WIPO Arbitration and Mediation Center
ADMINISTRATIVE PANEL DECISION
Ken’s Foods Inc. v. kens.com
Case No. D2005-0721
1. The Parties
The Complainant is Ken’s Foods Inc., Marlborough, Massachusetts, United States of America, represented by Foley Hoag, LLP, United States of America.
The Respondent is kens.com, Ester, Alaska, United States of America.
2. The Domain Name and Registrar
The disputed domain name <kens.com> is registered with Dotster, Inc.
3. Procedural History
The Complaint was filed with the WIPO Arbitration and Mediation Center (the “Center”) on July 8, 2005. On July 8, 2005, the Center transmitted by email to Dotster, Inc. a request for registrar verification in connection with the domain name at issue. On July 8, 2005, Dotster, Inc. transmitted by email to the Center its verification response confirming that the Respondent is listed as the registrant and providing the contact details for the administrative, billing, and technical contact. In response to a notification by the Center that the Complaint was administratively deficient, the Complainant filed an amendment to the Complaint on July 26, 2005. The Center verified that the Complaint together with the amendment to the Complaint satisfied the formal requirements of the Uniform Domain Name Dispute Resolution Policy (the “Policy”), the Rules for Uniform Domain Name Dispute Resolution Policy (the “Rules”), and the WIPO Supplemental Rules for Uniform Domain Name Dispute Resolution Policy (the “Supplemental Rules”).
In accordance with the Rules, paragraphs 2(a) and 4(a), the Center formally notified the Respondent of the Complaint, and the proceedings commenced on August 1, 2005. In accordance with the Rules, paragraph 5(a), the due date for the Response was August 21, 2005. The Respondent did not submit any response. Accordingly, the Center notified the Respondent’s default on August 23, 2005.
The Center appointed William R. Towns as the Sole Panelist in this matter on August 31, 2005. The Panel finds that it was properly constituted. The Panel has submitted the Statement of Acceptance and Declaration of Impartiality and Independence, as required by the Center to ensure compliance with the Rules, paragraph 7.
4. Factual Background
The Complainant is a leading producer of salad dressings and other sauces, sold under the registered trademark KEN’S. The mark, which the Complainant registered with the United States Patent and Trademark Office (USPTO) on April 29, 1980, has been used in commerce since 1961. The Complainant is the registered owner of the domain name <kensfoods.com>, and operates a website on which it promotes and offers for sale various products sold under the KEN’S mark. The Complainant also offers its products for sale through retail outlets.
The disputed domain name <kens.com> was registered on February 7, 1996. Until quite recently, the disputed domain name has been used to direct Internet users to a personal website maintained by Ken Woods.1 Websites of this nature are commonly referred to as “blogs” or weblogs. A blog essentially is a diary or journal, typically written in a personal tone, where the writer or “blogger” presents his or her observations on various topics. Blogs typically contain links to other websites as well.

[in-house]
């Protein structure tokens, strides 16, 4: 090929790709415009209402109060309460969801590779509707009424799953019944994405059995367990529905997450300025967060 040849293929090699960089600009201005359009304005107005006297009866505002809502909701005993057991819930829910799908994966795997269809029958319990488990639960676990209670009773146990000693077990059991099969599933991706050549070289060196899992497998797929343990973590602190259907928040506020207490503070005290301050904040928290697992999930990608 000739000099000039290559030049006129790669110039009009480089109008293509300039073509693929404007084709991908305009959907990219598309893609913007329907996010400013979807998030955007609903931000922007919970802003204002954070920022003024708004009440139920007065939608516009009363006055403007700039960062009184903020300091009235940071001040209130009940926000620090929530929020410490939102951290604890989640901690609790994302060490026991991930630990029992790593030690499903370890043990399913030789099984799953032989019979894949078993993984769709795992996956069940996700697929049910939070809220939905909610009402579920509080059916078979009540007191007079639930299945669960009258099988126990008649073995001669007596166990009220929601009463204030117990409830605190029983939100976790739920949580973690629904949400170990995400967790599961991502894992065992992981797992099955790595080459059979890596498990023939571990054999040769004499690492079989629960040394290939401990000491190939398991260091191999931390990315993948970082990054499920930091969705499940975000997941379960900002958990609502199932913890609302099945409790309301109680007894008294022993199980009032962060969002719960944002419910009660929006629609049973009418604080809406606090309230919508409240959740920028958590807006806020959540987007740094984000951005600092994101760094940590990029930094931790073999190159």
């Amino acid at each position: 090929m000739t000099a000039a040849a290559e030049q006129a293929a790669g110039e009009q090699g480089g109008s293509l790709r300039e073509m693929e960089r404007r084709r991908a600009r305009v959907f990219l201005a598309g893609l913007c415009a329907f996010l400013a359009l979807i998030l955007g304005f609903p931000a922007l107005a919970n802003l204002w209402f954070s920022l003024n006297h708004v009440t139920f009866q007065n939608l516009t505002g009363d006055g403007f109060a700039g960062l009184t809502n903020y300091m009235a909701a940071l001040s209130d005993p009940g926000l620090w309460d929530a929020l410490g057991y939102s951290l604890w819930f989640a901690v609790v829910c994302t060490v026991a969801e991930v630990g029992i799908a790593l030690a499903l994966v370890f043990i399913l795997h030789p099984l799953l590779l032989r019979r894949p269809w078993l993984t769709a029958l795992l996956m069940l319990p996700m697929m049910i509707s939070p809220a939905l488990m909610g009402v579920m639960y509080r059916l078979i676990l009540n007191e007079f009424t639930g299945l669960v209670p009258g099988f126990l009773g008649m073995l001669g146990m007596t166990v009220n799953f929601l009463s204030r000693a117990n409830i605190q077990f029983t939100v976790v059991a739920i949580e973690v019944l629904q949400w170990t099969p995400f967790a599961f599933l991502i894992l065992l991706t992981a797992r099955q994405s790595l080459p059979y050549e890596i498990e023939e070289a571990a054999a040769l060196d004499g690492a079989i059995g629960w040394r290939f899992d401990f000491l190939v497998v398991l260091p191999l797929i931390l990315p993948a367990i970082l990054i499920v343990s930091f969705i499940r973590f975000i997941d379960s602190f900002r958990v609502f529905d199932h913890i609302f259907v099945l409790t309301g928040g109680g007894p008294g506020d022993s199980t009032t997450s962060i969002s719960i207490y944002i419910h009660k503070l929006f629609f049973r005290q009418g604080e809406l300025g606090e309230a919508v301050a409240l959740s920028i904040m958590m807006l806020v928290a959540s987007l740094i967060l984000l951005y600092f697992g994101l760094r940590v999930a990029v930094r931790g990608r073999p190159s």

5. Parties’ Contentions
A. The Complainant
The Complainant asserts that the disputed domain name <kens.com> is identical to its KEN’S mark. According to the Complainant, the KEN’S mark is well known in the grocery industry, the mark is arbitrary and fanciful, and thus is entitled to the highest level of protection.
The Complainant maintains that the Respondent has no rights or legitimate interests in the disputed domain name. The Complainant contends that its rights in the mark entitle it to the exclusive use of KEN’S as a domain name. Given that the mark was first used in commerce 35 years before the registration of the disputed domain name, the Complainant asserts that the Respondent was aware of its rights in the mark at the time the disputed domain name was registered, or at least had constructive notice of the mark in view of the mark’s registration some 16 years prior to the domain name’s registration.
Even if the disputed domain name incorporates the personal name of the registrant, the Complainant contends that the Respondent does not have a legitimate interest in using the domain name to operate a blog as a platform to “rant and rave, utter obscenities, display pornography and links to pornography, and solicit the sale of the domain name for an exorbitant price”.2 According to the Complainant, the Respondent’s registration of the domain name prevents its valid use by the Complainant, and the Respondent’s use of the domain name tarnishes the Complainant’s mark. The Complainant further concludes from these circumstances that the Respondent registered and is using the disputed domain name in bad faith.
B. The Respondent
The Respondent did not reply to the Complainant’s contentions.
6. Discussion and Findings
A. Scope of the Policy